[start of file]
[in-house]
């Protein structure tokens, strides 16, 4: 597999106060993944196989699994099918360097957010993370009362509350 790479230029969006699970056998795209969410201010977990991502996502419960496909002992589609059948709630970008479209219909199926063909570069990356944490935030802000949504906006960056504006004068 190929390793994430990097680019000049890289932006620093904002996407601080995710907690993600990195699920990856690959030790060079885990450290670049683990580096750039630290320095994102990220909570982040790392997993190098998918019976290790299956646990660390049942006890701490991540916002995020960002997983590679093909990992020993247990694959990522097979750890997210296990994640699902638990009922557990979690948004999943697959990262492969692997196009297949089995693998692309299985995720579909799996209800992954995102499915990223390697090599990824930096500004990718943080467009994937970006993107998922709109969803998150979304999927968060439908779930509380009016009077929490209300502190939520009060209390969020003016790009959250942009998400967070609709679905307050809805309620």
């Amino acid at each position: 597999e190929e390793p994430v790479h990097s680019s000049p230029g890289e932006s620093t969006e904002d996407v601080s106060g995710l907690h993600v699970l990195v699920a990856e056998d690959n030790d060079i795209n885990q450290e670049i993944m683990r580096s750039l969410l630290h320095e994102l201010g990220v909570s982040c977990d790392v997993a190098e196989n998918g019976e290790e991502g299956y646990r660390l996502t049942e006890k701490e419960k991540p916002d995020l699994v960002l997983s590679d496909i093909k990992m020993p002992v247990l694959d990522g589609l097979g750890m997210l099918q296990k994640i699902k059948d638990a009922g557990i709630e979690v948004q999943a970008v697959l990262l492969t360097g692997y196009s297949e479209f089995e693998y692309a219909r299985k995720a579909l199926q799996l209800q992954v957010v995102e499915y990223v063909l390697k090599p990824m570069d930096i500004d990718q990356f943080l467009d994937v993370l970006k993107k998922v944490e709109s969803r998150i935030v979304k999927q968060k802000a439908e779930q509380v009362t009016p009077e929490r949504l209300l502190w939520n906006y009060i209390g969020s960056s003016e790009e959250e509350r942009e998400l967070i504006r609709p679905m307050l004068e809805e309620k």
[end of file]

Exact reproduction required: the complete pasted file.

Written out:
[in-house]
């Protein structure tokens, strides 16, 4: 597999106060993944196989699994099918360097957010993370009362509350 790479230029969006699970056998795209969410201010977990991502996502419960496909002992589609059948709630970008479209219909199926063909570069990356944490935030802000949504906006960056504006004068 190929390793994430990097680019000049890289932006620093904002996407601080995710907690993600990195699920990856690959030790060079885990450290670049683990580096750039630290320095994102990220909570982040790392997993190098998918019976290790299956646990660390049942006890701490991540916002995020960002997983590679093909990992020993247990694959990522097979750890997210296990994640699902638990009922557990979690948004999943697959990262492969692997196009297949089995693998692309299985995720579909799996209800992954995102499915990223390697090599990824930096500004990718943080467009994937970006993107998922709109969803998150979304999927968060439908779930509380009016009077929490209300502190939520009060209390969020003016790009959250942009998400967070609709679905307050809805309620």
């Amino acid at each position: 597999e190929e390793p994430v790479h990097s680019s000049p230029g890289e932006s620093t969006e904002d996407v601080s106060g995710l907690h993600v699970l990195v699920a990856e056998d690959n030790d060079i795209n885990q450290e670049i993944m683990r580096s750039l969410l630290h320095e994102l201010g990220v909570s982040c977990d790392v997993a190098e196989n998918g019976e290790e991502g299956y646990r660390l996502t049942e006890k701490e419960k991540p916002d995020l699994v960002l997983s590679d496909i093909k990992m020993p002992v247990l694959d990522g589609l097979g750890m997210l099918q296990k994640i699902k059948d638990a009922g557990i709630e979690v948004q999943a970008v697959l990262l492969t360097g692997y196009s297949e479209f089995e693998y692309a219909r299985k995720a579909l199926q799996l209800q992954v957010v995102e499915y990223v063909l390697k090599p990824m570069d930096i500004d990718q990356f943080l467009d994937v993370l970006k993107k998922v944490e709109s969803r998150i935030v979304k999927q968060k802000a439908e779930q509380v009362t009016p009077e929490r949504l209300l502190w939520n906006y009060i209390g969020s960056s003016e790009e959250e509350r942009e998400l967070i504006r609709p679905m307050l004068e809805e309620k």